Cerebral ischemia is caused by arterial occlusion due to a thrombus or an embolus. Such occlusion induces multiple and concomitant pathophysiological processes that involve bioenergetic failure, acidosis, loss of cell homeostasis, excitotoxicity, and disruption of the blood-brain barrier. All of these mechanisms contribute to neuronal death, mainly via apoptosis or necrosis. The immune system is involved in this process in the early phases after brain injury, which contributes to potential enlargement of the infarct size and involves the penumbra area. Whereas inflammation and the immune system both exert deleterious effects, they also contribute to brain protection by stimulating a preconditioning status and to the concomitant repair of the injured parenchyma. This review describes the main phases of the inflammatory process occurring after arterial cerebral occlusion, with an emphasis on the role of single mediators.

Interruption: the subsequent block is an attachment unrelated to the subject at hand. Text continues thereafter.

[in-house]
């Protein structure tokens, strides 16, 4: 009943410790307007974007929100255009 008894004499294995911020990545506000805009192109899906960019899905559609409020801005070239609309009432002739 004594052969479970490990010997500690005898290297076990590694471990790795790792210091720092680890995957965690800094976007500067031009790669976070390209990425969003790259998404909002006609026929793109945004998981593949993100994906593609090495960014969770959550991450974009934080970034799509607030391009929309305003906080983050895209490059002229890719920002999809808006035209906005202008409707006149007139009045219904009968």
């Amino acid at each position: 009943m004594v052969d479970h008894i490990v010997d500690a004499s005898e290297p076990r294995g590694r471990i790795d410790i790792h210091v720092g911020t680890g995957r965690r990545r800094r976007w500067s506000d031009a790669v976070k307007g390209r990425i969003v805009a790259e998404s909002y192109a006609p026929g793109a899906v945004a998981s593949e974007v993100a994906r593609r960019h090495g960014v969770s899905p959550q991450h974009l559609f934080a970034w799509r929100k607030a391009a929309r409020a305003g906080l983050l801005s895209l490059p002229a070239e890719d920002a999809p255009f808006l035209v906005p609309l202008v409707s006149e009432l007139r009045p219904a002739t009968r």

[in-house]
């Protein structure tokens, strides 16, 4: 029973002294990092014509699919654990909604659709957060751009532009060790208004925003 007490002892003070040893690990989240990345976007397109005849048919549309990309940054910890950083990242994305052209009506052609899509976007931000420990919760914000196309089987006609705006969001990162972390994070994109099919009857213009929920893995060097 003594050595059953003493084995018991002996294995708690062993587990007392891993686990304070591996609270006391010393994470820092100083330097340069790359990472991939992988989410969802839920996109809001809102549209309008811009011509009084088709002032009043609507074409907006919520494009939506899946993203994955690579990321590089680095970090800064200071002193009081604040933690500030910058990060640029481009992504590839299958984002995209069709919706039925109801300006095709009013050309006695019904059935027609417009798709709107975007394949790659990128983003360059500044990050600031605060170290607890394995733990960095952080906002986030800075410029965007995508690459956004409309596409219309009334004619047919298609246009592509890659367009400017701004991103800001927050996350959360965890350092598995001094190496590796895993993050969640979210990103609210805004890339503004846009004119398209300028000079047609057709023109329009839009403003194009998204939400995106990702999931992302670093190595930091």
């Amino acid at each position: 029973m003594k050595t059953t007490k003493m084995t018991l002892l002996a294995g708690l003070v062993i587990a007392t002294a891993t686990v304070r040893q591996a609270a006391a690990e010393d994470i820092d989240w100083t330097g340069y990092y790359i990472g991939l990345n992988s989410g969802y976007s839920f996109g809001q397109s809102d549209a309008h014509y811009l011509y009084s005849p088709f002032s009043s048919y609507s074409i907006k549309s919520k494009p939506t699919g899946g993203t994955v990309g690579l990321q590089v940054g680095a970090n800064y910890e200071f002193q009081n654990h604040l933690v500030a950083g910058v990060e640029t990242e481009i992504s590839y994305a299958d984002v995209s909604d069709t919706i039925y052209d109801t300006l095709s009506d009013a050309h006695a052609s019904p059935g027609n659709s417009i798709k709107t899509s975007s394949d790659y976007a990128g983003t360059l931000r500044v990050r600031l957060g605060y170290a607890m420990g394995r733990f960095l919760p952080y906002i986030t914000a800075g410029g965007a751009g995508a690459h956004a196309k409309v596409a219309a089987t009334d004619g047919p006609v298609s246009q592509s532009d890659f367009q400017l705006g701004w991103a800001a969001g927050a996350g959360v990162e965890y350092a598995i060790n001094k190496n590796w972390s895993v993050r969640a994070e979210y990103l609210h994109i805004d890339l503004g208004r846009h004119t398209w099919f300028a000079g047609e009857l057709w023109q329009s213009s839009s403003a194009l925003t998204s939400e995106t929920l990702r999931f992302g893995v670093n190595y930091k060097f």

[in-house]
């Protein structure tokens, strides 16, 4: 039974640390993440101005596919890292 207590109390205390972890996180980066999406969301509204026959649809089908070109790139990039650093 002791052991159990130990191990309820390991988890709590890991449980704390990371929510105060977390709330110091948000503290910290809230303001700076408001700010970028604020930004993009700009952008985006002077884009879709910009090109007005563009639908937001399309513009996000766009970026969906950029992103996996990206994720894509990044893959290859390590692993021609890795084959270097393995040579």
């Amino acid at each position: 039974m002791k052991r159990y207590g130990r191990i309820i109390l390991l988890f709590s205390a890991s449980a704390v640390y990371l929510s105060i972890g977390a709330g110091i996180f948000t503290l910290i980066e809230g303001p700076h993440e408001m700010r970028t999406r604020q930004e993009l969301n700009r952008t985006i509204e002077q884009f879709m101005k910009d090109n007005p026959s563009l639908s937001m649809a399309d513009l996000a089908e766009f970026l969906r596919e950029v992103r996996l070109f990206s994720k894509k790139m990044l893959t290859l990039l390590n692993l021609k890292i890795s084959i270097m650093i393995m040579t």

Keywords: immune response; inflammation; ischemic stroke.